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4 Sugar Substitutes to Shrink Your Stomach

By September 12, 2011October 16th, 201341 Comments
Safe Sugar Substitutes

Safe Sugar Substitutes

The case of: Sugar & Artificial Sweeteners VS. Stevia, Raw Honey, Maple Sugar Flakes & Cocoa


This poison is over-processed to attain that ultra-fine, bleached white substance that holds ZERO nutritional value. This substance has no vitamins or minerals and is hard for the body to digest. Table sugar is made up of sucrose and is so processed that our body has to draw upon its own enzymes to break it down. That means the body is taking enzymes and minerals from areas in our body that need it, such as from our bones.

Let’s not forget the incredible spike it created in our body sugar levels. Once this chemical is consumed, your blood sugar will surge, causing your insulin levels to spike. Insulin levels are important to understand as this hormone is a storing hormone that will cause you to store the enormous amounts of calories in the sugar.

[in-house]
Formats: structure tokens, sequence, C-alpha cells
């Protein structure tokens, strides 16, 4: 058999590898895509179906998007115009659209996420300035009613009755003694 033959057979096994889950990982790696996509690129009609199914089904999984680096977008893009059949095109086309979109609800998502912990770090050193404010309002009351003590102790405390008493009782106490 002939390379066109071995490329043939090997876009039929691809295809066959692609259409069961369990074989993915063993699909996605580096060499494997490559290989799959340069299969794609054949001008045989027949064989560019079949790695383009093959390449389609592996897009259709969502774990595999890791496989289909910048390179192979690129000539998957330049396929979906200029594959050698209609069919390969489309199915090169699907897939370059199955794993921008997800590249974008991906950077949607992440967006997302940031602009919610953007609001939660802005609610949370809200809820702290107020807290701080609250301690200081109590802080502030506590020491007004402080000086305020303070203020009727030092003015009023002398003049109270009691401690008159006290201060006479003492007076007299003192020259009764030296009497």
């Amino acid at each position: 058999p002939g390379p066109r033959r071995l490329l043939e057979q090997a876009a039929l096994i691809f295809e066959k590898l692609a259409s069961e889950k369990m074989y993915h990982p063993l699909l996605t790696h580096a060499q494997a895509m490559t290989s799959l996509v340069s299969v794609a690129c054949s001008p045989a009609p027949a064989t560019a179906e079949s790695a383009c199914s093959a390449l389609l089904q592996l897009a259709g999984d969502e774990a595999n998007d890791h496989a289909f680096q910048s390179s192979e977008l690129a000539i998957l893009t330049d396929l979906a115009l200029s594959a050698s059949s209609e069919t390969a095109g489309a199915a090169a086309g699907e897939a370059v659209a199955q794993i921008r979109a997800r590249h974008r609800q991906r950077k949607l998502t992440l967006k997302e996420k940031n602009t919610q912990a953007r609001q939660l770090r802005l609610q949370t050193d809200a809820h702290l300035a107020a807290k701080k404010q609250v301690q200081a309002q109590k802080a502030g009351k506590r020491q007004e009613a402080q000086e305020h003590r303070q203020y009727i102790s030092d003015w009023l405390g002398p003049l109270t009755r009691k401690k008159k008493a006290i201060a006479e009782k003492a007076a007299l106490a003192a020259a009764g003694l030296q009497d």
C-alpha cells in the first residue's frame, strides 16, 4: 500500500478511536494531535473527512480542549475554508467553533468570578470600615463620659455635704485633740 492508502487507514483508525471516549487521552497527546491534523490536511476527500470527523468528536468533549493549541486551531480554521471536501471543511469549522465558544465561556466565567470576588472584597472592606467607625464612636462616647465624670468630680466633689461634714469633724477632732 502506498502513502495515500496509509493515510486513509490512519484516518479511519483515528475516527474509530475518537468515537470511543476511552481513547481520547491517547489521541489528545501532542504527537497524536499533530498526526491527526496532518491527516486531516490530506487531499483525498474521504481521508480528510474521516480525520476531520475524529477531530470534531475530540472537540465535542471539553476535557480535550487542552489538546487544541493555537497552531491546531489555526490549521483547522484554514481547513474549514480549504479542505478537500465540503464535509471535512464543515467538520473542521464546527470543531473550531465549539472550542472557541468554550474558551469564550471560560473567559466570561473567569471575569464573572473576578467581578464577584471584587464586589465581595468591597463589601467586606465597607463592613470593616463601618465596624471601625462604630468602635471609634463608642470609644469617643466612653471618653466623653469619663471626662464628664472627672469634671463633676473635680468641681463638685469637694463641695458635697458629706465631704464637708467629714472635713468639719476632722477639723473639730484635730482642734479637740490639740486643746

What happens to sugar once it is ingested?

After the liver is done storing all the sugar it can, the excess is returned to the blood to form fatty acids. These fatty acids are then stored in the most inactive parts of the body, belly buttocks, breasts and thighs. When these areas are filled up, the fatty acids are then distributed among the active organs (heart, liver, kidneys), increasing the risk of developing diabetes (

The creators of sugar should be sued for millions of healthcare dollars and legally banned from production.

Artificial sweeteners

Another arsenal, created with chemicals and just as sugar, holds ZERO nutritional value. Our bodies perceive artificial sweeteners as a foreign substance. It doesn't know what the heck to do with it. There has also been research to show that use of sweeteners can cause increased cravings that result in overeating. 


Organic Maple Sugar Flakes